What Not to Say to Someone With a Drug Addiction

Hurtful Comments Can Trigger Drug Use

It's often hard for people to know what to say when you find out someone you know has a drug addiction. Often people mean well but can cause more harm than good. The following five comments are often very painful for someone with a drug addiction to hear, so steer clear of saying anything along these lines.

Remember, someone with a drug addiction may have very sensitive feelings, and if they are hurt emotionally, it could have an impact on their drug use.


Once an Addict, Always an Addict

Young woman talking with her hands

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The statement that people with addictions are incapable of change is completely inaccurate and a display of ignorance regarding what we know about the life course of drug addiction. Many people go through a phase of drug use when they're young before maturing out of it, and many others quit with or without the help of treatment programs. Still, others do not quit entirely but are able to use drugs in a controlled, non-compulsive, and non-harmful way.

Making a comment like "Once an addict, always an addict" only serves to make the person with the drug problem feel alienated and misunderstood, or hopeless about the future. In some situations, this could trigger even more drug use, creating a self-fulfilling prophecy. A better statement would be that you are here to support them if they decide to get help.


Going Cold Turkey Is the Only Way to Quit

Again, this is an ignorant comment. There are many ways to quit drug use, and the experience is different for everyone. Although quitting drugs and becoming abstinent overnight might seem like the best solution, giving up drugs suddenly can actually be one of the most difficult and dangerous ways to tackle addiction.

With some drugs, such as alcohol and benzodiazepines, going cold turkey can induce seizures and can even be life-threatening. With meth withdrawal, people can become delusional and violent if they suddenly withdraw from the drug. The best way to quit a drug is under medical supervision or in a detox program.


It's Your Parents' Fault

Drug addiction is a complex condition, and when someone develops an addiction, it's typically the result of the interplay between physical, psychological, and social vulnerabilities. While parents have a huge influence on whether someone becomes addicted to drugs—for example, by role modeling unhealthy behaviors or being abusive—this isn't the whole story. Some people with supportive parents still go on to develop drug problems, and many people with less-than-perfect parents do not go on to become addicted to drugs.

Whether or not an individual's parents played a role in the development of her drug addiction, blaming the parents is unhelpful and hurtful. So although you might think this will make the person feel you are shifting the blame off them, in fact, it is better to avoid blaming anyone and instead focus on what the person needs now to cope effectively.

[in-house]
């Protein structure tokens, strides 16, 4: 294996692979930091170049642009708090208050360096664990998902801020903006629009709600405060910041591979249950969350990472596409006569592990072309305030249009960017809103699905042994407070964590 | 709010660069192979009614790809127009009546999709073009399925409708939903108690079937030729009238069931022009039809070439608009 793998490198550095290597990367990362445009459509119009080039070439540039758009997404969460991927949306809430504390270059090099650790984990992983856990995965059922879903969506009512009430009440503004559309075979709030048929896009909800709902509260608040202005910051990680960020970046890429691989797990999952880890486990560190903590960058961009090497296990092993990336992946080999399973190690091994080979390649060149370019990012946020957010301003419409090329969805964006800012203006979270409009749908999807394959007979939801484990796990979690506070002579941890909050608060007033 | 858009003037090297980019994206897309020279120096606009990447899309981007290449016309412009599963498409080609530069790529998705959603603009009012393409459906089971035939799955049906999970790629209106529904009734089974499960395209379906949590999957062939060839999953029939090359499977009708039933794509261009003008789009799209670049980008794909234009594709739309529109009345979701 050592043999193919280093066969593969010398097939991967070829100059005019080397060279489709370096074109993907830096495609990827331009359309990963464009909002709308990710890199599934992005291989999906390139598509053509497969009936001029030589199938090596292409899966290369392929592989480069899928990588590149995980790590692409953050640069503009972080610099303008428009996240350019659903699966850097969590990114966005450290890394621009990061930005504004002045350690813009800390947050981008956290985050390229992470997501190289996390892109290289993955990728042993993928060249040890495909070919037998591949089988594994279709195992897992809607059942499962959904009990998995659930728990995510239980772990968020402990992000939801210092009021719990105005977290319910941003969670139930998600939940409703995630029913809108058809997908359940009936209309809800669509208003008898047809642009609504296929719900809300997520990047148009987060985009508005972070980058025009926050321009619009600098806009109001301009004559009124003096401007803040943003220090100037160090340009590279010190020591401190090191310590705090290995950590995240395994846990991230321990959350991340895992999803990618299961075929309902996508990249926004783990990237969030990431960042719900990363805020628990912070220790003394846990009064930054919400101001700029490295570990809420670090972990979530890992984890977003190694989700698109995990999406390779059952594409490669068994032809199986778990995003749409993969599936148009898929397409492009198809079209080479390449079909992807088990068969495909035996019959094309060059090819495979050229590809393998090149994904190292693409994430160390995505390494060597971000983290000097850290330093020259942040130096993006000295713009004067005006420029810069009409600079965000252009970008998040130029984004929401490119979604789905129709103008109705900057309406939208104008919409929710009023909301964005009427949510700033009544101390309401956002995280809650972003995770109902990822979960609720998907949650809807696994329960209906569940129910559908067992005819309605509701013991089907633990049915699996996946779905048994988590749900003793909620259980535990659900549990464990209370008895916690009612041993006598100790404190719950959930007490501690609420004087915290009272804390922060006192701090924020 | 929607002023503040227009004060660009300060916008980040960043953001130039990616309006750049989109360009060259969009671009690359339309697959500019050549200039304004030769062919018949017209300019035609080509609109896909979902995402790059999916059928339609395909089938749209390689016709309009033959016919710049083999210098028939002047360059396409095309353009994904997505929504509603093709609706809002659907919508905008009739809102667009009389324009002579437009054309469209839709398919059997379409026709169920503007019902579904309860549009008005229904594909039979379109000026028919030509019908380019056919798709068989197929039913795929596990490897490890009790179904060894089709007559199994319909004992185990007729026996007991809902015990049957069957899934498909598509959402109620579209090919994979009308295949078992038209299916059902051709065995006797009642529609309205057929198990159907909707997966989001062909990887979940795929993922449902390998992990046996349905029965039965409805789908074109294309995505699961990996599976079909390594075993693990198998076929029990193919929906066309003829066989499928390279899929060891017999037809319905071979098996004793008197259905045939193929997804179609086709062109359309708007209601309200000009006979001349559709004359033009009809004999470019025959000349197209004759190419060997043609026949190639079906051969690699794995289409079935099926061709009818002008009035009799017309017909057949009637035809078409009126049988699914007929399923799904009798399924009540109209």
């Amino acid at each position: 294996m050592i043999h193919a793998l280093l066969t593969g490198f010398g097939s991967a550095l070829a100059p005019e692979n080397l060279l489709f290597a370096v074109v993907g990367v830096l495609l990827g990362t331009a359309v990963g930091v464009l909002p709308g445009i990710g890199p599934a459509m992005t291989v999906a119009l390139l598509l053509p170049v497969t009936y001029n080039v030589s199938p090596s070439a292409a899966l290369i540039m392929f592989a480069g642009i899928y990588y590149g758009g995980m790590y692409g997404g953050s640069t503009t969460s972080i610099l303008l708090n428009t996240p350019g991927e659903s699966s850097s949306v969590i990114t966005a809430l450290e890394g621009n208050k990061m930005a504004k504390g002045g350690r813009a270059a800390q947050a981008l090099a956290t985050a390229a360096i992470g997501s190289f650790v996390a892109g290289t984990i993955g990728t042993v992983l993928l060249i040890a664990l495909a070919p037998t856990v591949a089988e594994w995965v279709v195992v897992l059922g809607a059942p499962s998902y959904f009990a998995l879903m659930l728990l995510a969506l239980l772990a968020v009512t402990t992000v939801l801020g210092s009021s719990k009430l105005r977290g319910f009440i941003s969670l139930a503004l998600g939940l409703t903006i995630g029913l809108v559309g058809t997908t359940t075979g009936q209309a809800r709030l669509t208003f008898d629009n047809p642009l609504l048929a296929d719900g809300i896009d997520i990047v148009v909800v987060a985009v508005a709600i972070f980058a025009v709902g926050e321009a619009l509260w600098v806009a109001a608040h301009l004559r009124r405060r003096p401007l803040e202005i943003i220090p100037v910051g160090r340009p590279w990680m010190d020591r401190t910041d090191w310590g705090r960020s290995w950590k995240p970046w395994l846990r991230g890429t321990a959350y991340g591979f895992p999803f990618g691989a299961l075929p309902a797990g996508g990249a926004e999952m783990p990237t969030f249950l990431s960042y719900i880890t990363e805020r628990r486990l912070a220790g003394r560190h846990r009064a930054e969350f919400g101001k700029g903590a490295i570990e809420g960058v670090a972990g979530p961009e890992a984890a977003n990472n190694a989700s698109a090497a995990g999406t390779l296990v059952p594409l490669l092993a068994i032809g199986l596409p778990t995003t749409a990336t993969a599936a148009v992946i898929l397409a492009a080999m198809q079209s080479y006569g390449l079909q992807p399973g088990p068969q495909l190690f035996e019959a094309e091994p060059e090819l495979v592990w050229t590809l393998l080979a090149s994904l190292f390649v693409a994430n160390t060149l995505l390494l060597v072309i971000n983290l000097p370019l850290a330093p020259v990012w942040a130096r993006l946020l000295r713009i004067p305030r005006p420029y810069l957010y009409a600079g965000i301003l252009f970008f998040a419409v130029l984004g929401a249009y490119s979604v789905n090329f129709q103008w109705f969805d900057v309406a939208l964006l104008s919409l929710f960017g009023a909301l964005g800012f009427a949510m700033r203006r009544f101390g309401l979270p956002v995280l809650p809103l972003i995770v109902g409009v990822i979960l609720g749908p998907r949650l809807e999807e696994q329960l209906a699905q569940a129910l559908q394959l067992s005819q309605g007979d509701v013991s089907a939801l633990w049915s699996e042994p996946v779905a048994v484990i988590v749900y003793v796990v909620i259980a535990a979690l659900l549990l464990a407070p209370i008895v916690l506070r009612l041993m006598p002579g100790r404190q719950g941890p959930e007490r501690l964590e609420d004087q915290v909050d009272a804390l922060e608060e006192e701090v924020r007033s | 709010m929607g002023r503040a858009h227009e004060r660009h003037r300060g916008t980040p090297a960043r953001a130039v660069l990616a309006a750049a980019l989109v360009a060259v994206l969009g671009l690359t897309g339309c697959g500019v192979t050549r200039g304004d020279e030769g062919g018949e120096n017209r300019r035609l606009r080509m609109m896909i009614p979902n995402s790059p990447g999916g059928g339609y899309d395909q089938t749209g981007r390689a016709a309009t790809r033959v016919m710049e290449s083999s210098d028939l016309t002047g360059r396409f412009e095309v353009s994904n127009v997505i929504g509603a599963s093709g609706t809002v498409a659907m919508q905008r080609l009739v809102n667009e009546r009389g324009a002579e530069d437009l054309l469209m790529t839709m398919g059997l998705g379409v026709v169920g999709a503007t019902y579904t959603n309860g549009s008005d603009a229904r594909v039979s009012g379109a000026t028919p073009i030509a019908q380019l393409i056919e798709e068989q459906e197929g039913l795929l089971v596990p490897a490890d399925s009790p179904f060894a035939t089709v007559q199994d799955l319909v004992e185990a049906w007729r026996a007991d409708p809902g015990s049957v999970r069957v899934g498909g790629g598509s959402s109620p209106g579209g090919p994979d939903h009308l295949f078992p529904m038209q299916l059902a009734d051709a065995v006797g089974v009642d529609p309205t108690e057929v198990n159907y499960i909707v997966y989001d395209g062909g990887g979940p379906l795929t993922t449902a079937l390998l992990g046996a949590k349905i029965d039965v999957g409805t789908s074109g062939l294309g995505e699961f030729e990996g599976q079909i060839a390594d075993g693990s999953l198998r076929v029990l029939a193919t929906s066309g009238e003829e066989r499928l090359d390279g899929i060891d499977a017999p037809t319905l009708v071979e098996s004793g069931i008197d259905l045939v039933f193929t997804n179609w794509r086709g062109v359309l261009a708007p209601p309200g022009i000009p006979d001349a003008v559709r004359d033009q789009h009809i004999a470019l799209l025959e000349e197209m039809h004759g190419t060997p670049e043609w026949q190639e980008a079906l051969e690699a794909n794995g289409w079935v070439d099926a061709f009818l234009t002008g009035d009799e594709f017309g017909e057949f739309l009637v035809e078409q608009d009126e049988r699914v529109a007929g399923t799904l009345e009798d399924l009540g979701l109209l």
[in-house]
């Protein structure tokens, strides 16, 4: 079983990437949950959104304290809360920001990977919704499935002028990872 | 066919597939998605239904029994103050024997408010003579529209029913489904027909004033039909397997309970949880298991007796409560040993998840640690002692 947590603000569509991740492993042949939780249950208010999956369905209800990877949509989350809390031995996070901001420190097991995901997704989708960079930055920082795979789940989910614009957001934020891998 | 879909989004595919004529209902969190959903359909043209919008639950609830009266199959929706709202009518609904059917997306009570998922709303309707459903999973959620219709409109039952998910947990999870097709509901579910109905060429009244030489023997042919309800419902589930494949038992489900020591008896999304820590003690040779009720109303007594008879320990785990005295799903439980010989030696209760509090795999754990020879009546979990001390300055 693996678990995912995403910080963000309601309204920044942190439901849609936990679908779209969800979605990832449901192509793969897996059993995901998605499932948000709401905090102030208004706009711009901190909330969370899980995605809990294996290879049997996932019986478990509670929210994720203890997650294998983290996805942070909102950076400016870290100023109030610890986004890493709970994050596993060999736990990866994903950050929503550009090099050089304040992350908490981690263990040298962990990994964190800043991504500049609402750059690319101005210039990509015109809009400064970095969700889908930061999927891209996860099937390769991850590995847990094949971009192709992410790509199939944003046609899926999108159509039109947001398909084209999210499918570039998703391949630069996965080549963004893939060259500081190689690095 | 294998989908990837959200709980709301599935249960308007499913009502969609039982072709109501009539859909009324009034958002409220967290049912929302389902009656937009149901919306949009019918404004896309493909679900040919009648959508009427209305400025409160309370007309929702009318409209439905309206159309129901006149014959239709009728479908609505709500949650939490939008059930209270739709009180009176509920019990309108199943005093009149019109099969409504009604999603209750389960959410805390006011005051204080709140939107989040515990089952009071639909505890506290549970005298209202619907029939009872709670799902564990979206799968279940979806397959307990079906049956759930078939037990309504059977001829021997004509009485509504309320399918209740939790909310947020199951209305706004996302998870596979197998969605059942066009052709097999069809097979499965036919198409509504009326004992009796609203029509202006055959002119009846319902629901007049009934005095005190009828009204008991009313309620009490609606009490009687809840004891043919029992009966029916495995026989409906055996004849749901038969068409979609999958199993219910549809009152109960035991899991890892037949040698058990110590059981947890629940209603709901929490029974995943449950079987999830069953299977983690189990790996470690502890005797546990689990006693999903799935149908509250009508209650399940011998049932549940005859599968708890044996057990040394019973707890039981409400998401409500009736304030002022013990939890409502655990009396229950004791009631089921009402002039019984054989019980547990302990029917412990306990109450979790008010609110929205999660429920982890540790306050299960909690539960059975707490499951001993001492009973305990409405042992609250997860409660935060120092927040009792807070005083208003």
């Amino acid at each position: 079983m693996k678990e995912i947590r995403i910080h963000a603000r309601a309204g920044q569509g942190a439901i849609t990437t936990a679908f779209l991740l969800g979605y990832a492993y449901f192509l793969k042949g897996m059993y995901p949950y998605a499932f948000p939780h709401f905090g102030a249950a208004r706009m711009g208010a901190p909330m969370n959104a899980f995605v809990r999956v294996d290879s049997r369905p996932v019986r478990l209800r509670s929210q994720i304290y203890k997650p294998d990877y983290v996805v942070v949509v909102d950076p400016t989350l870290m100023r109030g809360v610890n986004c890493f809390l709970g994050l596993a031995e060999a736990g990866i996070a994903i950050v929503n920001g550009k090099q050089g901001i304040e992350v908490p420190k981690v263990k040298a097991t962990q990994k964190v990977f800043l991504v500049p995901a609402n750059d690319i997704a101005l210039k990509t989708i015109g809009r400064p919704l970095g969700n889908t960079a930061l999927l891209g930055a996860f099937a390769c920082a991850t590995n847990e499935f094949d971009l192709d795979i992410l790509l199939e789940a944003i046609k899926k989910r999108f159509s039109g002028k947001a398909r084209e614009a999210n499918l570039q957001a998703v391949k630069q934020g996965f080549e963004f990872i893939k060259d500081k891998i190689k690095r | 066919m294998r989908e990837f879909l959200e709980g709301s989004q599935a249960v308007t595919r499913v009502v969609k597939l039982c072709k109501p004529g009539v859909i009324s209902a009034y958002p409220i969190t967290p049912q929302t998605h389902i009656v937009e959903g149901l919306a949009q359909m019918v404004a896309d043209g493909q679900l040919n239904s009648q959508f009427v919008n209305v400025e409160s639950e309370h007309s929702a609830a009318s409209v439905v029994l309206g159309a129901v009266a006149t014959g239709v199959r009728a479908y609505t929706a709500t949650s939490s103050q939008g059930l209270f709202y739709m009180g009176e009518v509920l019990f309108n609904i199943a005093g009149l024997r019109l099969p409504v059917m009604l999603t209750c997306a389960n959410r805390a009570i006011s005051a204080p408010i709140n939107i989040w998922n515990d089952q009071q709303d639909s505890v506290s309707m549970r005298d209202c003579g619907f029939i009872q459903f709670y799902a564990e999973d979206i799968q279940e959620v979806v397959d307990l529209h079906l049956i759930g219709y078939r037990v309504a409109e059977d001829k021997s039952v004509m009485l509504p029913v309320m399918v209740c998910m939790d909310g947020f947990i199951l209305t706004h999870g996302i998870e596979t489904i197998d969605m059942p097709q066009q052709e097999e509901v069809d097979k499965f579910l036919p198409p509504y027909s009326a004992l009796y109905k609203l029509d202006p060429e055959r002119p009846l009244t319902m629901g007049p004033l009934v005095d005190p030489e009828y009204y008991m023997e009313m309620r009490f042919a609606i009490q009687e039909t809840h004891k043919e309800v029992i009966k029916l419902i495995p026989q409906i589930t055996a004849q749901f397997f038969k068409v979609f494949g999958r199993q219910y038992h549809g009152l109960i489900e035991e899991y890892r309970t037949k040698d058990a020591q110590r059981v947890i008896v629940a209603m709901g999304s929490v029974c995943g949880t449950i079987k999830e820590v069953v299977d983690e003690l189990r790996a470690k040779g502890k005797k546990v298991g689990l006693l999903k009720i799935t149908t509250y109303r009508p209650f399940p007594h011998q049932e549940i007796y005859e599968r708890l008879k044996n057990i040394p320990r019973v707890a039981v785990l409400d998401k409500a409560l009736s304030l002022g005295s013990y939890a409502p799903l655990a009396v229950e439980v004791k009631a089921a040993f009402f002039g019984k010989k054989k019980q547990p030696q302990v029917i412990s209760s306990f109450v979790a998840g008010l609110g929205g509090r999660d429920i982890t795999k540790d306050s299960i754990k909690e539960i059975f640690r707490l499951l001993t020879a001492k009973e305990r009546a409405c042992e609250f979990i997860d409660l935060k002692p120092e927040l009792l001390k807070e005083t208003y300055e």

Let's Go for a Drink

Alcohol is a drug, and although it may be legal for adults, it's one of the most harmful and addictive drugs out there. Encouraging alcohol use will not help someone quit drugs. In fact, alcohol may reduce the person's impulse control, and increase feelings of depression afterward, possibly even increasing drug use. Bonding over alcohol also reinforces the belief that drugs are necessary for socializing with others and for coping with life's challenges.

A more helpful way of supporting someone with a drug addiction is to accompany him in an activity that does not include any addictive substances or behaviors, such as a meal without alcohol.


You Just Need to Pull Yourself Together

If you've never struggled with an addiction or other psychological problems, such as anxiety or depression, you have no idea how difficult it can be for someone to make such a profound change to their way of coping with life. Yet people who haven't had significant problems in their lives often think that the problems of others are easily solved, and a simple matter of down-to-earth advice and will-power.

In fact, the person with the drug addiction is probably well aware of what they "need" to do, whether it is to quit drugs, get a job, meet a partner, or any of the other goals that society imposes on people. Telling her to pull herself together is likely to come across as patronizing, and it may be undermining to her self-esteem, which can lead to the person seeking comfort in drug use. Instead of lecturing, help her "pull herself together" by supportive actions, and letting her know you care about her.

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Article Sources

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